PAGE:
• May not have animal control. Be careful of bugs, cat, mouse, etc..

Basement

Pros:

  • Generally quilt, noise is not a problem in the basement.
  • Enough space for work, the basement is a large space.
  • Hide your generally ugly server cabinet.
  • Generally, the temperature is low in the basement.

Cons:

  • Risk of flood and water damage.
  • Access to the basement can be difficult, and moving equipment to the basement may also difficult.
  • Can be far from your working desk, may require lots of walking.
  • May not have animal control. Be careful of bugs, cat, mouse, etc..

Attic

Pros:

  • Generally quilt, noise is not a problem in the attic.
  • Hide your generally ugly server cabinet.

Cons:

  • The temperature could be very hot in summer.
  • Access to the basement can be difficult, and moving equipment to the basement may also difficult.
  • Can be far from your working desk, may require lots of walking.
  • Attic floor may not strong enough for holding heavy equipment.

Closet

Pros:

  • Easy to access because inside of your house or apartment, and providing a better work environment.
  • Can be quilt, depending on the material of the closet.
  • Blend in, hide your generally ugly server cabinet.
  • Reduce risk from accident damage and natural hazard such as flood, heatwave, bugs, etc… Also void damage from and to kids and pets.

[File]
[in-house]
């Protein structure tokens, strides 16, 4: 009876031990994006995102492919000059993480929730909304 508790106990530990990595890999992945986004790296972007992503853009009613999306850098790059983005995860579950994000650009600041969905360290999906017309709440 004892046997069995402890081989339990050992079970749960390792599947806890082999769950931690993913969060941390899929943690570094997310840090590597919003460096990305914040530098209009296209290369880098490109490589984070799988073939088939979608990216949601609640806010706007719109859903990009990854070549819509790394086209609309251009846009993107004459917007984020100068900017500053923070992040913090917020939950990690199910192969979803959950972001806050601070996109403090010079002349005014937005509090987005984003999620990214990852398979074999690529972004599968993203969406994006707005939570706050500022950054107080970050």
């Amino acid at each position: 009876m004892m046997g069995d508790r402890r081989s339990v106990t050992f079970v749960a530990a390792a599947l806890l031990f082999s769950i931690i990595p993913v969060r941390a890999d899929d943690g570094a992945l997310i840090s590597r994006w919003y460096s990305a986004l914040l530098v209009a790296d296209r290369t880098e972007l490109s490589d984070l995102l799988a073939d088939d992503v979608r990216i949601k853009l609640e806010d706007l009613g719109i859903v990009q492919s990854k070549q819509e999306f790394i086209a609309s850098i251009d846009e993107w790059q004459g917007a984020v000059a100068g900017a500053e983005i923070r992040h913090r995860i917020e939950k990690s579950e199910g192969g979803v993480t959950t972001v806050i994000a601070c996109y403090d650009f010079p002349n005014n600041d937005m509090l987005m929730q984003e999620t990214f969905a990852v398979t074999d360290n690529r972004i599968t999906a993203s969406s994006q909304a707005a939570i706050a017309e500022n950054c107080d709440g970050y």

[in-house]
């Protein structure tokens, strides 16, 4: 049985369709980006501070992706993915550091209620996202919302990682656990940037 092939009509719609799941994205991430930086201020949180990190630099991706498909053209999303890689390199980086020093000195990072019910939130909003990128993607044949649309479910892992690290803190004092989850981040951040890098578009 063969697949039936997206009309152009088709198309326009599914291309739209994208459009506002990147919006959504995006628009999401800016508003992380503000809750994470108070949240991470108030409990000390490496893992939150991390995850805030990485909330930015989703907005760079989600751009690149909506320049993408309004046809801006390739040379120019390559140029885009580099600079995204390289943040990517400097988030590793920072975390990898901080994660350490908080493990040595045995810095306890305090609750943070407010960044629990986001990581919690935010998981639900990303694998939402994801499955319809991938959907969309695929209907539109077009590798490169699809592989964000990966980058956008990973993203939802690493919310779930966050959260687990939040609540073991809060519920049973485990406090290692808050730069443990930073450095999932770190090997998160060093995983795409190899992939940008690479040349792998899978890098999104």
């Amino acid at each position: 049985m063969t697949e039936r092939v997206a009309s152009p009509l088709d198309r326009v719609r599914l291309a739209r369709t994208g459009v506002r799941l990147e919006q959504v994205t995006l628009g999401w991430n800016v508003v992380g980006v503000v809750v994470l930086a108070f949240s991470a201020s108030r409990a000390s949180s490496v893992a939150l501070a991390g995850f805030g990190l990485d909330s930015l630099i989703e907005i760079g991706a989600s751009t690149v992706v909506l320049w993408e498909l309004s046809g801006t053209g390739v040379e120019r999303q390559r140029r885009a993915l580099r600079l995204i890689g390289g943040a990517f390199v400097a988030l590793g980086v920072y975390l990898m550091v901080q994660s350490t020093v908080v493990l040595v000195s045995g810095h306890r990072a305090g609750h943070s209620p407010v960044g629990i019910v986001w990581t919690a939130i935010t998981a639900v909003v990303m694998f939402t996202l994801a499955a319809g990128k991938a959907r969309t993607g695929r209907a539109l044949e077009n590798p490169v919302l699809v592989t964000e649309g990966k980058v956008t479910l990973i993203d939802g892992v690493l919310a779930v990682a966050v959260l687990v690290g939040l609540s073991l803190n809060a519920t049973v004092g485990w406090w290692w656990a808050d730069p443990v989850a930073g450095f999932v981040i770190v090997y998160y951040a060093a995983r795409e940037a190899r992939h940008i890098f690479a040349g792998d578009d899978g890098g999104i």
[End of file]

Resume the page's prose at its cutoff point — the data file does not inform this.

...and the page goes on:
Cons:

  • Serious heat problem due to closed environment.

You can have your equipment in different place of your home, for example, I have my network gear in a small network cabinet just above the front door and my main servers located in a larger cabinet in my study room.

Be in a fixed location not means you can not move them. You can have your server sets on a cabinet with wheels, or have a cluster of Raspberry Pi on a box you can move from one place to another. but your homelab equipment should not like your laptop or iPad that you can take where you goes to.

Use server cabinet and rack

Use server cabinet or rack can significantly make your homelab clean and make your device easily accessible because most of the industry equipment is design for rack mount.

But use or not use a server cabinet can depend on type and quantity of the equipment you have. For user with several heavy server and equipment, use standard server cabinet cloud be a better decision. The smaller size network rack is also a good choice for network device only user.